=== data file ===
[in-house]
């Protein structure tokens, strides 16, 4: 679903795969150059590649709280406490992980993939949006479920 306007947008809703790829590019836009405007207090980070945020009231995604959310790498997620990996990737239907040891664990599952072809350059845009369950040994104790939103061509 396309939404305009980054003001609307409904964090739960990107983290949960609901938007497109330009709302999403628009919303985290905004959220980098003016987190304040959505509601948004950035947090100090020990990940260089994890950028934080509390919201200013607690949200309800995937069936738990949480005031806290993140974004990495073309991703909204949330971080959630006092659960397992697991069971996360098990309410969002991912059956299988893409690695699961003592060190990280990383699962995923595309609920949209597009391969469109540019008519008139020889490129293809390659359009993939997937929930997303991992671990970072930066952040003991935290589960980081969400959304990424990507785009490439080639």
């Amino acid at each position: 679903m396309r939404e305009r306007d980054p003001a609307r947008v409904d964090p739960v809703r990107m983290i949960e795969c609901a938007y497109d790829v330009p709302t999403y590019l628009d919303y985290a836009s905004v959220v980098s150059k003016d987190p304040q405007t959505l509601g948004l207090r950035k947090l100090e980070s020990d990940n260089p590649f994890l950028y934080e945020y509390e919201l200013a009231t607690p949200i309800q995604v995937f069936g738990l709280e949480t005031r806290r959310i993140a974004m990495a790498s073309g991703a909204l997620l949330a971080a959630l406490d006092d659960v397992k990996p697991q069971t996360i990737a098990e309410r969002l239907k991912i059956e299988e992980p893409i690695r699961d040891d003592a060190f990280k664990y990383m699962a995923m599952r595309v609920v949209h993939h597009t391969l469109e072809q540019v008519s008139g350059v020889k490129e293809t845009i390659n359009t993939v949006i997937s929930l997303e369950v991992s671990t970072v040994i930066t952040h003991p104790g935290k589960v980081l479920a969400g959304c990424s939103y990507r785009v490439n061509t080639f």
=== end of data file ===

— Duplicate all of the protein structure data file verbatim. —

[in-house]
């Protein structure tokens, strides 16, 4: 679903795969150059590649709280406490992980993939949006479920 306007947008809703790829590019836009405007207090980070945020009231995604959310790498997620990996990737239907040891664990599952072809350059845009369950040994104790939103061509 396309939404305009980054003001609307409904964090739960990107983290949960609901938007497109330009709302999403628009919303985290905004959220980098003016987190304040959505509601948004950035947090100090020990990940260089994890950028934080509390919201200013607690949200309800995937069936738990949480005031806290993140974004990495073309991703909204949330971080959630006092659960397992697991069971996360098990309410969002991912059956299988893409690695699961003592060190990280990383699962995923595309609920949209597009391969469109540019008519008139020889490129293809390659359009993939997937929930997303991992671990970072930066952040003991935290589960980081969400959304990424990507785009490439080639």
């Amino acid at each position: 679903m396309r939404e305009r306007d980054p003001a609307r947008v409904d964090p739960v809703r990107m983290i949960e795969c609901a938007y497109d790829v330009p709302t999403y590019l628009d919303y985290a836009s905004v959220v980098s150059k003016d987190p304040q405007t959505l509601g948004l207090r950035k947090l100090e980070s020990d990940n260089p590649f994890l950028y934080e945020y509390e919201l200013a009231t607690p949200i309800q995604v995937f069936g738990l709280e949480t005031r806290r959310i993140a974004m990495a790498s073309g991703a909204l997620l949330a971080a959630l406490d006092d659960v397992k990996p697991q069971t996360i990737a098990e309410r969002l239907k991912i059956e299988e992980p893409i690695r699961d040891d003592a060190f990280k664990y990383m699962a995923m599952r595309v609920v949209h993939h597009t391969l469109e072809q540019v008519s008139g350059v020889k490129e293809t845009i390659n359009t993939v949006i997937s929930l997303e369950v991992s671990t970072v040994i930066t952040h003991p104790g935290k589960v980081l479920a969400g959304c990424s939103y990507r785009v490439n061509t080639f």